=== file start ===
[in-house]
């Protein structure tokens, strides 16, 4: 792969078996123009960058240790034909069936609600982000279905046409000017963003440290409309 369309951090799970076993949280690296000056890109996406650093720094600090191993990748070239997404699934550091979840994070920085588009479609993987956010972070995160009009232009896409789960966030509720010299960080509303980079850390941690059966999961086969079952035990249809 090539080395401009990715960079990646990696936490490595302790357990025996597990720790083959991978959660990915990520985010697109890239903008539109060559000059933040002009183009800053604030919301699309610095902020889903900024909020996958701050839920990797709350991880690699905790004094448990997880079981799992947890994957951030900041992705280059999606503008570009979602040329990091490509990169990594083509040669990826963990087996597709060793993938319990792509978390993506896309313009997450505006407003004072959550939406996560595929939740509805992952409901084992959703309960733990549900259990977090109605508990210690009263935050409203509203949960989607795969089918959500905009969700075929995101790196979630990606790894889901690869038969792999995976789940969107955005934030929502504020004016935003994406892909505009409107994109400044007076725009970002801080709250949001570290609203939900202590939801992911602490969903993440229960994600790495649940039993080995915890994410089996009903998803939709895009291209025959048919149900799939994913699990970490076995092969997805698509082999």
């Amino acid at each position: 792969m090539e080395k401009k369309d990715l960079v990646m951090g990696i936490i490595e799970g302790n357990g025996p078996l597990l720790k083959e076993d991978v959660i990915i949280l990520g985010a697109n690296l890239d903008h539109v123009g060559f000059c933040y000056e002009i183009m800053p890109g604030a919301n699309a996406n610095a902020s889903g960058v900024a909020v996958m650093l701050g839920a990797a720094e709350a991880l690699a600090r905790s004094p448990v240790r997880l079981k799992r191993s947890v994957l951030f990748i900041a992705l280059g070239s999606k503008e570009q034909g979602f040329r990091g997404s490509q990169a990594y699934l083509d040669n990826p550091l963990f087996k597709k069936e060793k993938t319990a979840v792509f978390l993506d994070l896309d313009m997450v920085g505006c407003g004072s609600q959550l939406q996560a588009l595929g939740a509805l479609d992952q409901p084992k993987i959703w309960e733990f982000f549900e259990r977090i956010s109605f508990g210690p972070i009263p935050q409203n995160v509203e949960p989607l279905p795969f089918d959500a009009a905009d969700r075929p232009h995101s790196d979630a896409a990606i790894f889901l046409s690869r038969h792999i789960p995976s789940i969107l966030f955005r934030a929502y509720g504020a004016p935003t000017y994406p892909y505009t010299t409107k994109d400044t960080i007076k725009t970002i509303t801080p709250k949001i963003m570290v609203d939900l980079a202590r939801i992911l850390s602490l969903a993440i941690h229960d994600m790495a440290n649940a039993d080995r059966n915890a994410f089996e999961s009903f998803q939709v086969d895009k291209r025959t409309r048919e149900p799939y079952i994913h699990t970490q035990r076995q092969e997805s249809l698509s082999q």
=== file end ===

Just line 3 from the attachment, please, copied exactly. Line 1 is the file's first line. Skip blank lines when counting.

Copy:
């Amino acid at each position: 792969m090539e080395k401009k369309d990715l960079v990646m951090g990696i936490i490595e799970g302790n357990g025996p078996l597990l720790k083959e076993d991978v959660i990915i949280l990520g985010a697109n690296l890239d903008h539109v123009g060559f000059c933040y000056e002009i183009m800053p890109g604030a919301n699309a996406n610095a902020s889903g960058v900024a909020v996958m650093l701050g839920a990797a720094e709350a991880l690699a600090r905790s004094p448990v240790r997880l079981k799992r191993s947890v994957l951030f990748i900041a992705l280059g070239s999606k503008e570009q034909g979602f040329r990091g997404s490509q990169a990594y699934l083509d040669n990826p550091l963990f087996k597709k069936e060793k993938t319990a979840v792509f978390l993506d994070l896309d313009m997450v920085g505006c407003g004072s609600q959550l939406q996560a588009l595929g939740a509805l479609d992952q409901p084992k993987i959703w309960e733990f982000f549900e259990r977090i956010s109605f508990g210690p972070i009263p935050q409203n995160v509203e949960p989607l279905p795969f089918d959500a009009a905009d969700r075929p232009h995101s790196d979630a896409a990606i790894f889901l046409s690869r038969h792999i789960p995976s789940i969107l966030f955005r934030a929502y509720g504020a004016p935003t000017y994406p892909y505009t010299t409107k994109d400044t960080i007076k725009t970002i509303t801080p709250k949001i963003m570290v609203d939900l980079a202590r939801i992911l850390s602490l969903a993440i941690h229960d994600m790495a440290n649940a039993d080995r059966n915890a994410f089996e999961s009903f998803q939709v086969d895009k291209r025959t409309r048919e149900p799939y079952i994913h699990t970490q035990r076995q092969e997805s249809l698509s082999q």